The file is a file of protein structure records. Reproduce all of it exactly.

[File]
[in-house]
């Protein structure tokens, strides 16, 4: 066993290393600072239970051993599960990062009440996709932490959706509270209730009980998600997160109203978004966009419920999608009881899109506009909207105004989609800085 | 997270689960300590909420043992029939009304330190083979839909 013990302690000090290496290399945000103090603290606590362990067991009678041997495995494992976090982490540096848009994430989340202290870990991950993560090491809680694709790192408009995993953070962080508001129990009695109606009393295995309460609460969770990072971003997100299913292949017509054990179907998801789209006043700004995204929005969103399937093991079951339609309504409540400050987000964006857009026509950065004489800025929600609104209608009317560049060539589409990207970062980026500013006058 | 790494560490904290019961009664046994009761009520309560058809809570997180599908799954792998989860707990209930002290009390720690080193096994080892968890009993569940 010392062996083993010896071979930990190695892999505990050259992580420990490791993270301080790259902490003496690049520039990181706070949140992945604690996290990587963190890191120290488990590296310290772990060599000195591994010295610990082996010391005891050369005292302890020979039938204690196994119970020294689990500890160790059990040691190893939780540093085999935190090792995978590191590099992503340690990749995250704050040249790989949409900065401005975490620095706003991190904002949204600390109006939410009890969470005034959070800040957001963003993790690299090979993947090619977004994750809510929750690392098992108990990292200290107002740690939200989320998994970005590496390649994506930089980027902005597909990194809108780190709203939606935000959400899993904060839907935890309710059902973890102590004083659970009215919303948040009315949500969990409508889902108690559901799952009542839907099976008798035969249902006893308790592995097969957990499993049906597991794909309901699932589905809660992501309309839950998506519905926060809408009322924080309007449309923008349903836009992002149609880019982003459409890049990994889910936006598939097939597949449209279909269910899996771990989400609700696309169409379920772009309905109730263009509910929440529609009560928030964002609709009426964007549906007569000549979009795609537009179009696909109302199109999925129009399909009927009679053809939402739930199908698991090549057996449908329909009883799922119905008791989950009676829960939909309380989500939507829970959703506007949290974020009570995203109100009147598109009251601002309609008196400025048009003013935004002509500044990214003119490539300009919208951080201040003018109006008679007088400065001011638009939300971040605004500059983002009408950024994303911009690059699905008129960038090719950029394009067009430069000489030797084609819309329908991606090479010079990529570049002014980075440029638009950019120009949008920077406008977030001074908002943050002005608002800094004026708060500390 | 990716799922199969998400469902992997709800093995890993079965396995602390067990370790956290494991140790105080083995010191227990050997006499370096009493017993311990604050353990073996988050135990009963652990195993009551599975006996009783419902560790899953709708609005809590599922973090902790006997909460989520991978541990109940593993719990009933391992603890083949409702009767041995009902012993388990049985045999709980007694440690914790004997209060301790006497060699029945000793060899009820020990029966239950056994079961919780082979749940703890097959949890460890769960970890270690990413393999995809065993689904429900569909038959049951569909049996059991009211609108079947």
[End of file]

[in-house]
């Protein structure tokens, strides 16, 4: 066993290393600072239970051993599960990062009440996709932490959706509270209730009980998600997160109203978004966009419920999608009881899109506009909207105004989609800085 | 997270689960300590909420043992029939009304330190083979839909 013990302690000090290496290399945000103090603290606590362990067991009678041997495995494992976090982490540096848009994430989340202290870990991950993560090491809680694709790192408009995993953070962080508001129990009695109606009393295995309460609460969770990072971003997100299913292949017509054990179907998801789209006043700004995204929005969103399937093991079951339609309504409540400050987000964006857009026509950065004489800025929600609104209608009317560049060539589409990207970062980026500013006058 | 790494560490904290019961009664046994009761009520309560058809809570997180599908799954792998989860707990209930002290009390720690080193096994080892968890009993569940 010392062996083993010896071979930990190695892999505990050259992580420990490791993270301080790259902490003496690049520039990181706070949140992945604690996290990587963190890191120290488990590296310290772990060599000195591994010295610990082996010391005891050369005292302890020979039938204690196994119970020294689990500890160790059990040691190893939780540093085999935190090792995978590191590099992503340690990749995250704050040249790989949409900065401005975490620095706003991190904002949204600390109006939410009890969470005034959070800040957001963003993790690299090979993947090619977004994750809510929750690392098992108990990292200290107002740690939200989320998994970005590496390649994506930089980027902005597909990194809108780190709203939606935000959400899993904060839907935890309710059902973890102590004083659970009215919303948040009315949500969990409508889902108690559901799952009542839907099976008798035969249902006893308790592995097969957990499993049906597991794909309901699932589905809660992501309309839950998506519905926060809408009322924080309007449309923008349903836009992002149609880019982003459409890049990994889910936006598939097939597949449209279909269910899996771990989400609700696309169409379920772009309905109730263009509910929440529609009560928030964002609709009426964007549906007569000549979009795609537009179009696909109302199109999925129009399909009927009679053809939402739930199908698991090549057996449908329909009883799922119905008791989950009676829960939909309380989500939507829970959703506007949290974020009570995203109100009147598109009251601002309609008196400025048009003013935004002509500044990214003119490539300009919208951080201040003018109006008679007088400065001011638009939300971040605004500059983002009408950024994303911009690059699905008129960038090719950029394009067009430069000489030797084609819309329908991606090479010079990529570049002014980075440029638009950019120009949008920077406008977030001074908002943050002005608002800094004026708060500390 | 990716799922199969998400469902992997709800093995890993079965396995602390067990370790956290494991140790105080083995010191227990050997006499370096009493017993311990604050353990073996988050135990009963652990195993009551599975006996009783419902560790899953709708609005809590599922973090902790006997909460989520991978541990109940593993719990009933391992603890083949409702009767041995009902012993388990049985045999709980007694440690914790004997209060301790006497060699029945000793060899009820020990029966239950056994079961919780082979749940703890097959949890460890769960970890270690990413393999995809065993689904429900569909038959049951569909049996059991009211609108079947």